Carine: You were alluding to the ways that the mind releases trauma or grief or shock and I can totally relate to that. I was in talk therapy for a very, very long time, and then finally it was like, I'm not stressed anymore, I swear, but my shoulders are still up to my ears. And my pelvic floor is still clenched all the time. I ended up going down both the path of pelvic floor therapy but also somatic therapy, and it's been game-changing for me.

I would love to hear from you: What does it mean to actually release grief or trauma or shock?

Tami: I do a lot of body sensing. Holistic pelvic care is designed to tap into not only the places where we hold things, but also where the medicine is. I don't remember if you heard this story, but I started writing Wild Feminine just the day after 9/11, and I was seeing several women the next day.

So that was 2001, and I'm here in Portland, Oregon — far from New York City — and there were eight women and every single one had a trauma pattern. And via trauma pattern, I mean trigger points. Fascia kind of constricts and it feels raw. Energetically, it kind of has a feeling like static. If you've ever been in a car accident or something, you might relate to that feeling. It's trauma that gets activated.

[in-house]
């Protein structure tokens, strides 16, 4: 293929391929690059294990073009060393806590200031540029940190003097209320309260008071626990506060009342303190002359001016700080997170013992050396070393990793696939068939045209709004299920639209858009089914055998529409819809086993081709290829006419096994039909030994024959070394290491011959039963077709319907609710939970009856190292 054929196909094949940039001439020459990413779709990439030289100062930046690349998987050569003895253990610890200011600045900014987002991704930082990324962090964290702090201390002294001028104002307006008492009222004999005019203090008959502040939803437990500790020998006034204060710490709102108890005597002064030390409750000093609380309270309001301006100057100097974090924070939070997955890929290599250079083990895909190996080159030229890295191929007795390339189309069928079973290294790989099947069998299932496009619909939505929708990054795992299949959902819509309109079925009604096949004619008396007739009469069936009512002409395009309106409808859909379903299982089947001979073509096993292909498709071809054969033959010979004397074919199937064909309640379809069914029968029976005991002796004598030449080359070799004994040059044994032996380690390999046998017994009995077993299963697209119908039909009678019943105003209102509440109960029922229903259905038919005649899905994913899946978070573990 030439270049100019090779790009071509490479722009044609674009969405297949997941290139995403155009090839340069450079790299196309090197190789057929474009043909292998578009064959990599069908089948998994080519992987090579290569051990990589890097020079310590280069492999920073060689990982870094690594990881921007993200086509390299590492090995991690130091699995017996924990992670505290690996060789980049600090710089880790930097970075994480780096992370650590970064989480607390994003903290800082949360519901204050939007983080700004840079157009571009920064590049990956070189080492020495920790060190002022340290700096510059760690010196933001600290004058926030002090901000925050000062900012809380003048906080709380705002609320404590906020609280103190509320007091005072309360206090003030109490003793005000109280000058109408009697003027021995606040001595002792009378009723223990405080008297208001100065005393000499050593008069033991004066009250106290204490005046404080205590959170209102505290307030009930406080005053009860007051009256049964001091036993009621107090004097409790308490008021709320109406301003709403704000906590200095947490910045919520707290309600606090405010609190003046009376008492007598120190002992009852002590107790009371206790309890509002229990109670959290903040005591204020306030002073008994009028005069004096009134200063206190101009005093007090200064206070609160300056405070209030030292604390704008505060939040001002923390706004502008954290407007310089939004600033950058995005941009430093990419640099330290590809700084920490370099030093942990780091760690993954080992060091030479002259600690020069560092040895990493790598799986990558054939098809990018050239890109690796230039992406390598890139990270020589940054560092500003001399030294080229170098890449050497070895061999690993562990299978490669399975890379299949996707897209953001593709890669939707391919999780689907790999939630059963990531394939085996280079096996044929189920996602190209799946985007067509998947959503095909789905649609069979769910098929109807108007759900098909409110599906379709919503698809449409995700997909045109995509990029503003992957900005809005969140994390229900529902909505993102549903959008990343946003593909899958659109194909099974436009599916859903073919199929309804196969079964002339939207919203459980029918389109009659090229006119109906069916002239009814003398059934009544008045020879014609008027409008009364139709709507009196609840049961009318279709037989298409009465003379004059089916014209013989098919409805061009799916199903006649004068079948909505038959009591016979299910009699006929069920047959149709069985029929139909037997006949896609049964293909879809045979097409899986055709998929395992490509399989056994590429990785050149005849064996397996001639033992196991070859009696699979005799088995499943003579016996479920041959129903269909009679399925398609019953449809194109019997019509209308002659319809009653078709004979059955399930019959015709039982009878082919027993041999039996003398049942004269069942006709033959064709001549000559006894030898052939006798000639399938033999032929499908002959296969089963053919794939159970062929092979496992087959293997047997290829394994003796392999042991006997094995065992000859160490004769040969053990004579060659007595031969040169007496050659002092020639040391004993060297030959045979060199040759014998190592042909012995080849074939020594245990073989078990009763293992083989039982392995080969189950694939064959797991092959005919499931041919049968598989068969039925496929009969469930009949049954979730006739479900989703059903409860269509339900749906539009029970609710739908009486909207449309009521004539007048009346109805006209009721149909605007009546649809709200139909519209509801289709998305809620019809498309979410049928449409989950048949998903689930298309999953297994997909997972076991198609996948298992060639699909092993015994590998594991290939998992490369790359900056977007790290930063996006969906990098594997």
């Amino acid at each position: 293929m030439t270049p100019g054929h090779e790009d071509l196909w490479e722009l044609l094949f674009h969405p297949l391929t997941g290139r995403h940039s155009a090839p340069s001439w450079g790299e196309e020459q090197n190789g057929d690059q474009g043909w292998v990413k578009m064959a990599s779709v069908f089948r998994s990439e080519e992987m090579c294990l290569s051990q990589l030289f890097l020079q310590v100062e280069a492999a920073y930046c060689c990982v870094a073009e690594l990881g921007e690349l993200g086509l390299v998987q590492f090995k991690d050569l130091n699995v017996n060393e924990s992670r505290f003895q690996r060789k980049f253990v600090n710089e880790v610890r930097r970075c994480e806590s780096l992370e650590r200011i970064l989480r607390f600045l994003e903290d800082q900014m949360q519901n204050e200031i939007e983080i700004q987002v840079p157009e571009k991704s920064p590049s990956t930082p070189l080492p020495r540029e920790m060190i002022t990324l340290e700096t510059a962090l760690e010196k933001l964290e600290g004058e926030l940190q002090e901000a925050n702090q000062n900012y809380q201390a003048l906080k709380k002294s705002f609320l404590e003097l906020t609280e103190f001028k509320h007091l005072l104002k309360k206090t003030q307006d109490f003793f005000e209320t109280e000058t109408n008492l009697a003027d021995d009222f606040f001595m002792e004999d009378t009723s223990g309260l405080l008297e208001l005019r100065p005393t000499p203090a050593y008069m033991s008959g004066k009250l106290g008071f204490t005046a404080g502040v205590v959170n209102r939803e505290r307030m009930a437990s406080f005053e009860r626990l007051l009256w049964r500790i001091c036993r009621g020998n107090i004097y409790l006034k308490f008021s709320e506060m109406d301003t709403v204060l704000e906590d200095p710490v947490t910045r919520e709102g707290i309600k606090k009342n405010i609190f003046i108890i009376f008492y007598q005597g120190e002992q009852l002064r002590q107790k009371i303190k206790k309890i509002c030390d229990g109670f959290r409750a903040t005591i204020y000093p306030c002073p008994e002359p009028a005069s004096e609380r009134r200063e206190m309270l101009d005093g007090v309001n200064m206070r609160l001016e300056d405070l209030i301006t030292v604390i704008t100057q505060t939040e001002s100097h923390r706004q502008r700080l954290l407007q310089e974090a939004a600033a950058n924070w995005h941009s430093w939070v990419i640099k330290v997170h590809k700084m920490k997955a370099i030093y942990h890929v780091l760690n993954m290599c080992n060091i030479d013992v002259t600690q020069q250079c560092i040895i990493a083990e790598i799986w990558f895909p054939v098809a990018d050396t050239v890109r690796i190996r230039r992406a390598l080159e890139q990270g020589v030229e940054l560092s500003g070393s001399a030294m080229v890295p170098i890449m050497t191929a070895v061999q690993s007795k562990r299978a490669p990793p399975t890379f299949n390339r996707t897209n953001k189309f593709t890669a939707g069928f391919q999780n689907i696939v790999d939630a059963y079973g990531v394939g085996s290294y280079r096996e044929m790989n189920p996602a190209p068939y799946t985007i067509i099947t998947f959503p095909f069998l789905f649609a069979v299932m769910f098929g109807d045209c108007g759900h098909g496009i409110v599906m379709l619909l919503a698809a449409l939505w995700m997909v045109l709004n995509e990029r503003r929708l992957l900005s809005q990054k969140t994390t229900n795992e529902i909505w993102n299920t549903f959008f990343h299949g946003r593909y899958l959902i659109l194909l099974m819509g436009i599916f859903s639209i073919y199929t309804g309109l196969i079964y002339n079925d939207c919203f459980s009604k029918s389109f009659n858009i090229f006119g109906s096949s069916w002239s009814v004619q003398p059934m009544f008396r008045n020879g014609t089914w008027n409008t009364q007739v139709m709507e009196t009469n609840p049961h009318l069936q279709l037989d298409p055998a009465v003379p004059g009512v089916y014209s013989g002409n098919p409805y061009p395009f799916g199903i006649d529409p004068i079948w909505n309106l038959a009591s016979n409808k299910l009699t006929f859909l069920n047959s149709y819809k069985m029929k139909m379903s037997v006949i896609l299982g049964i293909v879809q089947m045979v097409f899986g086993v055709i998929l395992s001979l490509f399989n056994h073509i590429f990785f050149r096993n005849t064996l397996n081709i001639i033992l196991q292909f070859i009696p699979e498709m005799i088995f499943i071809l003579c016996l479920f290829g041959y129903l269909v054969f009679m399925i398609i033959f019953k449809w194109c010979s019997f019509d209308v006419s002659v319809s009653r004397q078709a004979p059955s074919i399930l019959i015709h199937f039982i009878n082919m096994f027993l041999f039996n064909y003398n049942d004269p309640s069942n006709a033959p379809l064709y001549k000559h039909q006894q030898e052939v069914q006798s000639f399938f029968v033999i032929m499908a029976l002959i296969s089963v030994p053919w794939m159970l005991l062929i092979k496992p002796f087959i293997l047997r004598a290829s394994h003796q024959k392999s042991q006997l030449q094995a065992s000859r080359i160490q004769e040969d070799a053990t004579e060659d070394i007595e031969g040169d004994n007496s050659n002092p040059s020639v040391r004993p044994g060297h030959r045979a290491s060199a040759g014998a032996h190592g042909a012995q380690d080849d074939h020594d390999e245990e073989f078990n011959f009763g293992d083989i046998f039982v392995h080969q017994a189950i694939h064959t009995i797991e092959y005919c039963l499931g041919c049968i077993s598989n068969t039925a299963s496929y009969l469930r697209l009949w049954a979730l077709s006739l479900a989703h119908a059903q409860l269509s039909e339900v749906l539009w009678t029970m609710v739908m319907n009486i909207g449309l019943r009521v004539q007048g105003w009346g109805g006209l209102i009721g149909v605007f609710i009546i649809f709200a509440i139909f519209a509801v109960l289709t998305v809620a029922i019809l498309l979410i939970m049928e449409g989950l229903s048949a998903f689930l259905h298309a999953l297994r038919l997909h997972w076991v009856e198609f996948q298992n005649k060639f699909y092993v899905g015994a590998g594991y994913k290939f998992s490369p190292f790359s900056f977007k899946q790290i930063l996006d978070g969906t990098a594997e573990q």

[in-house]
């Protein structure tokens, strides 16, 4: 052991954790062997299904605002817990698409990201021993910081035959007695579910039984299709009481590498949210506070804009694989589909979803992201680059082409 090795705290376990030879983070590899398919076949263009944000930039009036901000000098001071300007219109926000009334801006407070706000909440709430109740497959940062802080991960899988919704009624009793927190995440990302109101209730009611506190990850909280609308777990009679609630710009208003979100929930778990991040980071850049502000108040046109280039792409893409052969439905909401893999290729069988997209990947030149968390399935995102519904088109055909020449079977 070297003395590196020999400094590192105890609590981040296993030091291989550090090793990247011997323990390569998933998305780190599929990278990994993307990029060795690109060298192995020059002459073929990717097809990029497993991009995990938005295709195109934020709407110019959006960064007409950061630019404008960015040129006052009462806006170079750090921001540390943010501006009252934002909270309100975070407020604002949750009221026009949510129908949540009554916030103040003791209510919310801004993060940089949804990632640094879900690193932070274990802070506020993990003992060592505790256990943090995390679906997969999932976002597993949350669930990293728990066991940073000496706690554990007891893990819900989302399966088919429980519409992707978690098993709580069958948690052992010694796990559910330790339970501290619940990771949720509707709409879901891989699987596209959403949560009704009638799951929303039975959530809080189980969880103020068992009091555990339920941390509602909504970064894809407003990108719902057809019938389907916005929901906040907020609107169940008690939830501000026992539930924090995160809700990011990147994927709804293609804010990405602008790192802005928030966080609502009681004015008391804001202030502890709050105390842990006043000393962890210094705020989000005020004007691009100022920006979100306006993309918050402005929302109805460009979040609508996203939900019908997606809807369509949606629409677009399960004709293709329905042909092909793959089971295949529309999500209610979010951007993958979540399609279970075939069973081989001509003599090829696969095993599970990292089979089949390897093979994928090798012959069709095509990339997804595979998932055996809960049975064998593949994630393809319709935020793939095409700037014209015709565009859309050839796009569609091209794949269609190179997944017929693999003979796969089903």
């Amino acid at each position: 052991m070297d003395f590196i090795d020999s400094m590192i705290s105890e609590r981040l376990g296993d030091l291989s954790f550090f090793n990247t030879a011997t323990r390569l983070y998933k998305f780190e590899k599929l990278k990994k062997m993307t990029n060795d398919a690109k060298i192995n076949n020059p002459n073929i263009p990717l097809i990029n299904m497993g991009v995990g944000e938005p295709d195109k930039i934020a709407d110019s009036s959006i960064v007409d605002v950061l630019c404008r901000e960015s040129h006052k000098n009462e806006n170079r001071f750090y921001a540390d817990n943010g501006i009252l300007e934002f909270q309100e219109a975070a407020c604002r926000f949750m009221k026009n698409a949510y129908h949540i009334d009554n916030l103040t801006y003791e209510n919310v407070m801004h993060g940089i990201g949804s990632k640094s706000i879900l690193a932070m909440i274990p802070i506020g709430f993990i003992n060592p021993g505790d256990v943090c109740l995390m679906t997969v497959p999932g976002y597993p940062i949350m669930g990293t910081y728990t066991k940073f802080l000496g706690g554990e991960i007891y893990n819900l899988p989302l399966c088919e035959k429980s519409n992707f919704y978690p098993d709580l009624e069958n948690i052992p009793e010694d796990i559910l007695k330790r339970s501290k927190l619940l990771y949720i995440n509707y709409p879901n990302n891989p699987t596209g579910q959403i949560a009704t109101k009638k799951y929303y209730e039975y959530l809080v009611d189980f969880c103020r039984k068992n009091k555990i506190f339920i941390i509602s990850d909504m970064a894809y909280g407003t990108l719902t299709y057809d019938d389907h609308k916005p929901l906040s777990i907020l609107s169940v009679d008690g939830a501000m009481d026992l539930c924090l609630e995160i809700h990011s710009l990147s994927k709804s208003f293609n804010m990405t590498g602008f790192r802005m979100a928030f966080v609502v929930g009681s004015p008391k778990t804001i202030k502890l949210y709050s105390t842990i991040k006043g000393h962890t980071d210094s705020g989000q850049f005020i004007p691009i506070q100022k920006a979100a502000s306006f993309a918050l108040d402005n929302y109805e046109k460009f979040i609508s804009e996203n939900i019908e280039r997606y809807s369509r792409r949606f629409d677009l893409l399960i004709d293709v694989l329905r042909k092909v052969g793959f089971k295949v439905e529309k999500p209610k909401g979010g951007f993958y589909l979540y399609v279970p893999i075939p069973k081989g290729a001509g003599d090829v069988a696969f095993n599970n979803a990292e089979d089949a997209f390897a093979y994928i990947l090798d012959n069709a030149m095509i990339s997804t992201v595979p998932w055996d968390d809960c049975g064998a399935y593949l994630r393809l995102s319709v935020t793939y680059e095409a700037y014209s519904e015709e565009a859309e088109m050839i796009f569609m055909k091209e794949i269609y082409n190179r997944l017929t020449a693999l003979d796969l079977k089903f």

It was like that in every single woman, and I remember thinking, first of all, this is interesting — our bodies record trauma as women. We record a trauma event, like this is an active layer collectively going down in real-time. But then, we don't want to stop with the trauma, we want to get to the medicine, right?

So for me, that means massage, body sensing, orientation. When you are in a trauma state, you're usually disoriented and you're not quite present. So it's orienting literally to your body, feeling your body, feeling your feet on the ground, feeling your roots. So there's a body-sensing aspect to it.

I work with balancing exercises that have been developed over many years, working with bodies and understanding how to balance the bowl so that you feel more grounded and more centered.

So it's about bringing things up. Then it's recentering in a way that feels grounded and whole and in the moment and in the resources, not just the wounding.